Mortgage approvals are predicted to have hit a four-year high in January.
The forecast comes from national surveying firm e.surv, part of LSL, and follows a similarly upbeat report from another valuations firm, Connells. The prediction also seems in tune with this morning’s RICS housing market survey which said housing transactions across the UK are growing.The e.surv prediction is based on its own workload and is for 65,194 mortgage approvals last month. If correct, January will have been the best month since the 2008 financial crisis.
It will also have marked a 13% improvement on January last year.
E.surv says the improvement in lending was driven by high LTV borrowers and first-time buyers, who accounted for the biggest overall share of the increase.
There were 7,758 loans to borrowers with a deposit of 15% or lower in January – the highest since February 2008. There were 14,995 loans on properties worth less than £125,000 in January (a typical first-time buyer property), the highest since February 2008 and a 28% increase from 11,714 in December.
The number of loans on more expensive property increased at a much slower rate, illustrating how the improvement in lending in January was focused mainly on first-time buyers.
According to e.surv, the Bank of England’s Funding for Lending Scheme is the root cause of the improvement in lending conditions.
Richard Sexton, business development director of e.surv chartered surveyors, said: “These are the most encouraging signs for the mortgage market since the financial crisis. After an inauspicious start last autumn, Funding for Lending has come good.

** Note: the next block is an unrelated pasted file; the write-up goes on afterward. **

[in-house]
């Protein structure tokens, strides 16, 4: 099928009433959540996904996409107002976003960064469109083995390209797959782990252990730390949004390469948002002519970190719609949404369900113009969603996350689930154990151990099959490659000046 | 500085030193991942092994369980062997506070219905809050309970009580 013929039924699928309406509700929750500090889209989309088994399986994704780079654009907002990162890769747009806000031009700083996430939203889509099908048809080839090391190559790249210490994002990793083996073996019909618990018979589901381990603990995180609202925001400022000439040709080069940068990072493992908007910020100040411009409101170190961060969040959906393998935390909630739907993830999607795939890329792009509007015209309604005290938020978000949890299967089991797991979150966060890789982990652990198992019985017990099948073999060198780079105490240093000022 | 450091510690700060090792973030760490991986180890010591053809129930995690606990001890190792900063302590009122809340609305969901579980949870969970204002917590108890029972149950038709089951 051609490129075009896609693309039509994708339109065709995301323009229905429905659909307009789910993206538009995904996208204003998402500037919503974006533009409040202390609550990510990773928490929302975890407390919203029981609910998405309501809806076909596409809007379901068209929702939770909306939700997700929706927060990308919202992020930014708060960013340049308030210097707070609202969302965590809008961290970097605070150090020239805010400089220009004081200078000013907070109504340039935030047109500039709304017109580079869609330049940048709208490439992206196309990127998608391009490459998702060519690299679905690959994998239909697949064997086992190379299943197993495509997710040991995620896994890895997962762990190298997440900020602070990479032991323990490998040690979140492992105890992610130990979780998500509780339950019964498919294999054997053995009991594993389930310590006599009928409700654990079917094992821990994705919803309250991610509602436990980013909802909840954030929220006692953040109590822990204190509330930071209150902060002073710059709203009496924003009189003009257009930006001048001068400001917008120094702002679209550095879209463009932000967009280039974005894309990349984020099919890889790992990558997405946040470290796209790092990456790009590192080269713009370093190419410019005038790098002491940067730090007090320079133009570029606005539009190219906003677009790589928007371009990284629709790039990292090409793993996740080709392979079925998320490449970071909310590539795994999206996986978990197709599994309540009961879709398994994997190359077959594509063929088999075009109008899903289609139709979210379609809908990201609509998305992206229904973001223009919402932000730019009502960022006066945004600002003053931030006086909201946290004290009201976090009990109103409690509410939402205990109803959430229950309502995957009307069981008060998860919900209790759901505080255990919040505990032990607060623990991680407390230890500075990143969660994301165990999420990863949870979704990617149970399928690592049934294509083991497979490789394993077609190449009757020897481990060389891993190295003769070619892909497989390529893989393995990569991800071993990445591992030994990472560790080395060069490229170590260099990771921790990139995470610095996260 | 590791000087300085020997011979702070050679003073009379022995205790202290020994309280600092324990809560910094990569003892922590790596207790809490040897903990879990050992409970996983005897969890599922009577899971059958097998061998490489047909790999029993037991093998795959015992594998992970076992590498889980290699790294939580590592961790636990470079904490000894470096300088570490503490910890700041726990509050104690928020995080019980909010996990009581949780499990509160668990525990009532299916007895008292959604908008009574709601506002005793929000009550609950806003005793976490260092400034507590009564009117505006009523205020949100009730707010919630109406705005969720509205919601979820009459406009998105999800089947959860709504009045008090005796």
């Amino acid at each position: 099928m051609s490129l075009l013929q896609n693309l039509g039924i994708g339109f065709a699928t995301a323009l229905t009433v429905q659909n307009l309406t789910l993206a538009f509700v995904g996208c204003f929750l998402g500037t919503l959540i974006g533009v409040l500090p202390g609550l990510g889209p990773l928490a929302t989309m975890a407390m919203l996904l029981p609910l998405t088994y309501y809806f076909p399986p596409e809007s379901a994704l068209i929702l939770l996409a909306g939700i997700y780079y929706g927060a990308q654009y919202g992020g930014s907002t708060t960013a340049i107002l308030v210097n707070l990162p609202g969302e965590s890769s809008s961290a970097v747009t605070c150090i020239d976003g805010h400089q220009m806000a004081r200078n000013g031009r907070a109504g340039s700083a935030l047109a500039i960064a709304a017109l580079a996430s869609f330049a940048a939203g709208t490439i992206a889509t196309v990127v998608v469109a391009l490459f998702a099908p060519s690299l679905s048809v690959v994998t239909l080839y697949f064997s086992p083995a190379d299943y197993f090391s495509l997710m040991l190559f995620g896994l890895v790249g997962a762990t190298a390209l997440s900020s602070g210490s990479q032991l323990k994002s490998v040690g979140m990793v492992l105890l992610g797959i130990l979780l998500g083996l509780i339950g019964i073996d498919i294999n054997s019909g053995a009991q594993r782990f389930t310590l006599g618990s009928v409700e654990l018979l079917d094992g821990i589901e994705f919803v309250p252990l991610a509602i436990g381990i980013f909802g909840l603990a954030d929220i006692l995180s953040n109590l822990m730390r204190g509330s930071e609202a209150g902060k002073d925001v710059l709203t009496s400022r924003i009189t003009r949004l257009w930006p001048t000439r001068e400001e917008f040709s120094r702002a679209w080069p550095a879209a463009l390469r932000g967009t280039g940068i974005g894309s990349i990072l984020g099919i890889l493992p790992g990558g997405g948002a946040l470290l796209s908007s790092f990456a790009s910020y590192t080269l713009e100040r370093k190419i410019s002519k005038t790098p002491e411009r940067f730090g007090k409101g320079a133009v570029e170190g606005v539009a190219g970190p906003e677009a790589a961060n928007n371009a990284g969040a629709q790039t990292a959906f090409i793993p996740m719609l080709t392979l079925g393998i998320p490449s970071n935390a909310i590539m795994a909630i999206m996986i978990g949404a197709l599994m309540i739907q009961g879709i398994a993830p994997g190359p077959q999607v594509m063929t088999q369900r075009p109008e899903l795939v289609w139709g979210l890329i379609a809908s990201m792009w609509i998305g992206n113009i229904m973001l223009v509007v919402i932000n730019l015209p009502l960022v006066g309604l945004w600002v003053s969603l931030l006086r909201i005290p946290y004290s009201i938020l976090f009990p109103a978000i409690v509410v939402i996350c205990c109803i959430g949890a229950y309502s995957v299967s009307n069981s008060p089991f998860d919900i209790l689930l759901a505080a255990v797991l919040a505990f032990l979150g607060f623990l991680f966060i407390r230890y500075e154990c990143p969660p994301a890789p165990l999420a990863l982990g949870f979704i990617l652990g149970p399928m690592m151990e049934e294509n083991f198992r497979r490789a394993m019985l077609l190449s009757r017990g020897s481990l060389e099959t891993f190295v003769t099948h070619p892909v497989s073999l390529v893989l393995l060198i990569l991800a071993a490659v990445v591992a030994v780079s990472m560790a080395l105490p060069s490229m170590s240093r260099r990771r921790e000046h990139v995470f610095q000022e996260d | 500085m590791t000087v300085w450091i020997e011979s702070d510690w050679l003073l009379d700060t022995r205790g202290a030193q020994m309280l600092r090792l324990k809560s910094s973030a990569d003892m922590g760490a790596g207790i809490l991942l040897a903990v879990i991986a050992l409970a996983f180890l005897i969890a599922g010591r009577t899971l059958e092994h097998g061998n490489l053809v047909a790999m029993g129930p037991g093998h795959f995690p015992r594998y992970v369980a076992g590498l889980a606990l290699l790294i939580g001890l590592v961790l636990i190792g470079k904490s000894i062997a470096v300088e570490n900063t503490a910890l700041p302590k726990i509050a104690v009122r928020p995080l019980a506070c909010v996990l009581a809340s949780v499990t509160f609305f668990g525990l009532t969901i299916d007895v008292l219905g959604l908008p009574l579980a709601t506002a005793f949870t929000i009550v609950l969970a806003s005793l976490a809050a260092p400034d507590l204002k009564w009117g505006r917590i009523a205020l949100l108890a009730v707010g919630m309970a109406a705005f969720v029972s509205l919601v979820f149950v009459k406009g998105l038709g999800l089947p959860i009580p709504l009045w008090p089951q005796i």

“It has flooded lenders’ balance sheets with cheaper funds, which has encouraged them to reduce mortgage rates to record lows and roll out a much wider range of mortgages for high loan-to-value borrowers. It is helping clear the logjam in the first-time buyer market.
“The hope now is that January isn’t just a flash in the pan. There are plenty of reasons to believe it won’t be. Funding is cheaper. Borrower finances are better. And the Eurozone crisis lies dormant.
“All of this bodes well for the rest of the year. Lenders are more confident, and have been emboldened by Funding for Lending and by the relaxation of the speed at which they have to construct capital buffers.
“Much will hinge on the economy. If it slides into a triple dip recession, lots of the confidence which has been built up over the last few months will evaporate and the recovery will go up in smoke.
“There are also concerns over the government’s plan to electrify the ring fence between retail and investment banking. The voltage from this could shock lenders into focusing their efforts on restructuring their businesses, rather than on where it is needed: on new lending.”